Anger and Aggression in the Harsh Winter
Anger management is important year round. I haven’t seen evidence that there has been more aggression or anger outbursts this year because of a harsh winter. But there are good reasons to suspect that could be the case as our nerves become frayed.
Hot temperatures are frequently thought of as putting us at risk for violence. But there is a great deal of scientific evidence that any environmental factor that makes us uncomfortable can lead to aggression. Certainly bitter cold temperatures can do just that.
Anger is often thought to precede aggression, and many times it does. But most of us do not realize that other emotions put us at risk for aggression too. There is ample scientific evidence that any negative emotion, e.g., anxiety, guilt, loneliness, etc. make the likelihood of aggression more likely. So a difficult winter that may lead to less social contact or make us more nervous because of driving conditions could certainly put us at risk for becoming aggressive.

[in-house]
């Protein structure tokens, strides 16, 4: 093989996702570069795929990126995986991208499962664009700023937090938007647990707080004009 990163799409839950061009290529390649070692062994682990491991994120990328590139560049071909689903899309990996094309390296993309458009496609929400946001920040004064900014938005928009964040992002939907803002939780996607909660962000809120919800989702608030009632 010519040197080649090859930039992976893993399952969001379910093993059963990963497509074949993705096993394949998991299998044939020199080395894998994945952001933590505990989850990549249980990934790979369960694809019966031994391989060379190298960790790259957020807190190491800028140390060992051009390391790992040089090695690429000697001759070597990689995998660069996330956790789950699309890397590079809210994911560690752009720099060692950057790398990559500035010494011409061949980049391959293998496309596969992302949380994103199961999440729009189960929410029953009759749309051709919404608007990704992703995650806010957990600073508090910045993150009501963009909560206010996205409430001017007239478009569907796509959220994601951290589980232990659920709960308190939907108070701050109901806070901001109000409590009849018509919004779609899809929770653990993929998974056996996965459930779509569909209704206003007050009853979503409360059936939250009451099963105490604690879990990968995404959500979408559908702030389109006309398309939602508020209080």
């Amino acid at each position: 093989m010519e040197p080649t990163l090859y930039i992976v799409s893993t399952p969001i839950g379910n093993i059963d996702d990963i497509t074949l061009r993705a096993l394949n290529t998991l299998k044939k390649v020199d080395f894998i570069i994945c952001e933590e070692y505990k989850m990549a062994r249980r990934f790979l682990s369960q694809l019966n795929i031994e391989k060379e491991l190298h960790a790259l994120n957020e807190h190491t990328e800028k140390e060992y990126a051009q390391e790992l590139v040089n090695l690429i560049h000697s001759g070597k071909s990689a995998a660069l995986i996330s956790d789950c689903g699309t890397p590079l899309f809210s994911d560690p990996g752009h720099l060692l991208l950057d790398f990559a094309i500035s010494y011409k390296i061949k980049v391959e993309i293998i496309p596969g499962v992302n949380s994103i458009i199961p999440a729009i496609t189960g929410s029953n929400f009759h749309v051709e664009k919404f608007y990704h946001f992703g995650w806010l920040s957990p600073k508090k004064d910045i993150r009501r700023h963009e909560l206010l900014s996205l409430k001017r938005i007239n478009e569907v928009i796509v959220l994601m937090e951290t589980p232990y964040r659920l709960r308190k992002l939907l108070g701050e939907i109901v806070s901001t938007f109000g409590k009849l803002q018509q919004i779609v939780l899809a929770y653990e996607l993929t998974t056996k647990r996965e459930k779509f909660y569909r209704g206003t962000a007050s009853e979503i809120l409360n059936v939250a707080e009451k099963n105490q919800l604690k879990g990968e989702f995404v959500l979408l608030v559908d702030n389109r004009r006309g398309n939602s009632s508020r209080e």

Another predictor of aggression is frustration. In the social science literature frustration occurs when a goal is being blocked or a desired outcome is prevented from occurring. Big snowfalls can lead to just that. People are stuck in their homes or can’t get their cars out their driveways and are prevented from completing all kinds of goals. And it is easy to see how those situations can also lead to more and more negative emotions, putting us at greater risk of becoming aggressive.